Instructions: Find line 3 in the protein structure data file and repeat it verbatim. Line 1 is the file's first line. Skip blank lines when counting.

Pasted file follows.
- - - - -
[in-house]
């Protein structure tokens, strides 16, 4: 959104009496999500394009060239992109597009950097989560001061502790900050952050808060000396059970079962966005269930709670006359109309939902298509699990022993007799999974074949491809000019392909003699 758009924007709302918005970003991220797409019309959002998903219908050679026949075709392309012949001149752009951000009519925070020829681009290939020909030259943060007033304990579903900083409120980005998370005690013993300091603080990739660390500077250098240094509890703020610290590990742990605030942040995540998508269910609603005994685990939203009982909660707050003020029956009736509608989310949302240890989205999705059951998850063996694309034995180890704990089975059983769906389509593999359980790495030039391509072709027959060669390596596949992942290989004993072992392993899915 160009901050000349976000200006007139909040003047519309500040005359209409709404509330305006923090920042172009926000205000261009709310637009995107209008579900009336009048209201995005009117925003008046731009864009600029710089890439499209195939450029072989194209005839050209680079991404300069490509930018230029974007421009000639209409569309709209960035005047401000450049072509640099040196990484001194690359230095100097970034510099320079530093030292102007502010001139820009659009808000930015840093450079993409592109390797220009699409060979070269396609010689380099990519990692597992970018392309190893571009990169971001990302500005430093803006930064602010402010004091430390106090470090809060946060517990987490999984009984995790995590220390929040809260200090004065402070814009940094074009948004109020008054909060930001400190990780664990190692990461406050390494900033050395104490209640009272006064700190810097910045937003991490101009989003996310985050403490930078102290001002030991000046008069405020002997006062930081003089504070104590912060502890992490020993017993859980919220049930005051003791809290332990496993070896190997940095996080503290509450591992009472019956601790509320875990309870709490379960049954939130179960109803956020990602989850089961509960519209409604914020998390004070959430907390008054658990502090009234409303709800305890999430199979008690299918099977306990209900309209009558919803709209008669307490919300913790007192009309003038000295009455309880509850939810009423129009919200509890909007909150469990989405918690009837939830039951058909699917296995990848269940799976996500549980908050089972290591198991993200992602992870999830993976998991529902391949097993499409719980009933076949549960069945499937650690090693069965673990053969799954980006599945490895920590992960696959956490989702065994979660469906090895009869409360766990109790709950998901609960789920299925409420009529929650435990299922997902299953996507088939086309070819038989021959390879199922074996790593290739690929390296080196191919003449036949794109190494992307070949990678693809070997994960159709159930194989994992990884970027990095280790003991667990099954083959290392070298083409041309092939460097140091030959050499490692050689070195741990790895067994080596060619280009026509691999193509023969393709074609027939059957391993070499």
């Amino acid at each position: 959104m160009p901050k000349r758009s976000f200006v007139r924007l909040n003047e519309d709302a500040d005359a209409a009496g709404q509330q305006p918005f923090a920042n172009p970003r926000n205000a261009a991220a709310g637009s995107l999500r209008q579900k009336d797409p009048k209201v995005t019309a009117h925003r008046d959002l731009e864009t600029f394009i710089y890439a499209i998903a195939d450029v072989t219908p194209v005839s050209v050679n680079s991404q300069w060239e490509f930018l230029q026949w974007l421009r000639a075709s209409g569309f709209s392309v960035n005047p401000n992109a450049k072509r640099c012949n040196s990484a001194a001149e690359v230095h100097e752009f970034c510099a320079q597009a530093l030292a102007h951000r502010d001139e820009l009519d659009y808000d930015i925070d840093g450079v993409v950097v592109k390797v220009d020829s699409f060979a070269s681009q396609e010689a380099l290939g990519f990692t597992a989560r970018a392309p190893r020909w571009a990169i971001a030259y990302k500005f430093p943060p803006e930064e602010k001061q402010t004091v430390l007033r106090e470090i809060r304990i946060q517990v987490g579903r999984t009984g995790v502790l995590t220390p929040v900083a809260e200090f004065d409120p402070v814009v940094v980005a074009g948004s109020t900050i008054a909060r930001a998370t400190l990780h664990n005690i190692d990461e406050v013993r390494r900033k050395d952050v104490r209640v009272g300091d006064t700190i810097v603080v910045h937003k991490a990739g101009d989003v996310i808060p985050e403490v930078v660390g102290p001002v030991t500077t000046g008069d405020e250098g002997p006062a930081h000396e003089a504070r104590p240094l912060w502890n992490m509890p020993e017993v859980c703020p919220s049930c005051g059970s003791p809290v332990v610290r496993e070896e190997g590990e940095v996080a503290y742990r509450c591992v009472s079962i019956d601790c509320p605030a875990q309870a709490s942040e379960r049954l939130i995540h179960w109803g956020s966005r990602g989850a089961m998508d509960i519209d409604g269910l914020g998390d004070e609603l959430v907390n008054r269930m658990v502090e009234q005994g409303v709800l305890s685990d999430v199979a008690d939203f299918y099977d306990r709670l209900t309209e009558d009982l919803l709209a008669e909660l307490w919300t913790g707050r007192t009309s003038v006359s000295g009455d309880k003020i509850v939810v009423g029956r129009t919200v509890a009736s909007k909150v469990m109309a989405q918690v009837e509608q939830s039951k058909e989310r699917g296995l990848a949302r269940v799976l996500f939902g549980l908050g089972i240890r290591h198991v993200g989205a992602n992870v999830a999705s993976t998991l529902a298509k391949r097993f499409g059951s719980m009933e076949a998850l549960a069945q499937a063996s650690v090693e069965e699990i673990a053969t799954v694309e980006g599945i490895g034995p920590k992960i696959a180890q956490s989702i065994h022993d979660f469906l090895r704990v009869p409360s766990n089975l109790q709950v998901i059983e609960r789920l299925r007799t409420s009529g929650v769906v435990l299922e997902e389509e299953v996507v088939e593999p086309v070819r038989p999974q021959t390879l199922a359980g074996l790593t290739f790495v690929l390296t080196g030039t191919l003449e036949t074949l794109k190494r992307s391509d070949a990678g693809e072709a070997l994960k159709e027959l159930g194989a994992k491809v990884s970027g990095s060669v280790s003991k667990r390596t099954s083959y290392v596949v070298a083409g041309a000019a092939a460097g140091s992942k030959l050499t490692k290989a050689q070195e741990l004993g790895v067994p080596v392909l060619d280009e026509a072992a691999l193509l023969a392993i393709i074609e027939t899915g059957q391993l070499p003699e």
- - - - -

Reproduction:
């Amino acid at each position: 959104m160009p901050k000349r758009s976000f200006v007139r924007l909040n003047e519309d709302a500040d005359a209409a009496g709404q509330q305006p918005f923090a920042n172009p970003r926000n205000a261009a991220a709310g637009s995107l999500r209008q579900k009336d797409p009048k209201v995005t019309a009117h925003r008046d959002l731009e864009t600029f394009i710089y890439a499209i998903a195939d450029v072989t219908p194209v005839s050209v050679n680079s991404q300069w060239e490509f930018l230029q026949w974007l421009r000639a075709s209409g569309f709209s392309v960035n005047p401000n992109a450049k072509r640099c012949n040196s990484a001194a001149e690359v230095h100097e752009f970034c510099a320079q597009a530093l030292a102007h951000r502010d001139e820009l009519d659009y808000d930015i925070d840093g450079v993409v950097v592109k390797v220009d020829s699409f060979a070269s681009q396609e010689a380099l290939g990519f990692t597992a989560r970018a392309p190893r020909w571009a990169i971001a030259y990302k500005f430093p943060p803006e930064e602010k001061q402010t004091v430390l007033r106090e470090i809060r304990i946060q517990v987490g579903r999984t009984g995790v502790l995590t220390p929040v900083a809260e200090f004065d409120p402070v814009v940094v980005a074009g948004s109020t900050i008054a909060r930001a998370t400190l990780h664990n005690i190692d990461e406050v013993r390494r900033k050395d952050v104490r209640v009272g300091d006064t700190i810097v603080v910045h937003k991490a990739g101009d989003v996310i808060p985050e403490v930078v660390g102290p001002v030991t500077t000046g008069d405020e250098g002997p006062a930081h000396e003089a504070r104590p240094l912060w502890n992490m509890p020993e017993v859980c703020p919220s049930c005051g059970s003791p809290v332990v610290r496993e070896e190997g590990e940095v996080a503290y742990r509450c591992v009472s079962i019956d601790c509320p605030a875990q309870a709490s942040e379960r049954l939130i995540h179960w109803g956020s966005r990602g989850a089961m998508d509960i519209d409604g269910l914020g998390d004070e609603l959430v907390n008054r269930m658990v502090e009234q005994g409303v709800l305890s685990d999430v199979a008690d939203f299918y099977d306990r709670l209900t309209e009558d009982l919803l709209a008669e909660l307490w919300t913790g707050r007192t009309s003038v006359s000295g009455d309880k003020i509850v939810v009423g029956r129009t919200v509890a009736s909007k909150v469990m109309a989405q918690v009837e509608q939830s039951k058909e989310r699917g296995l990848a949302r269940v799976l996500f939902g549980l908050g089972i240890r290591h198991v993200g989205a992602n992870v999830a999705s993976t998991l529902a298509k391949r097993f499409g059951s719980m009933e076949a998850l549960a069945q499937a063996s650690v090693e069965e699990i673990a053969t799954v694309e980006g599945i490895g034995p920590k992960i696959a180890q956490s989702i065994h022993d979660f469906l090895r704990v009869p409360s766990n089975l109790q709950v998901i059983e609960r789920l299925r007799t409420s009529g929650v769906v435990l299922e997902e389509e299953v996507v088939e593999p086309v070819r038989p999974q021959t390879l199922a359980g074996l790593t290739f790495v690929l390296t080196g030039t191919l003449e036949t074949l794109k190494r992307s391509d070949a990678g693809e072709a070997l994960k159709e027959l159930g194989a994992k491809v990884s970027g990095s060669v280790s003991k667990r390596t099954s083959y290392v596949v070298a083409g041309a000019a092939a460097g140091s992942k030959l050499t490692k290989a050689q070195e741990l004993g790895v067994p080596v392909l060619d280009e026509a072992a691999l193509l023969a392993i393709i074609e027939t899915g059957q391993l070499p003699e």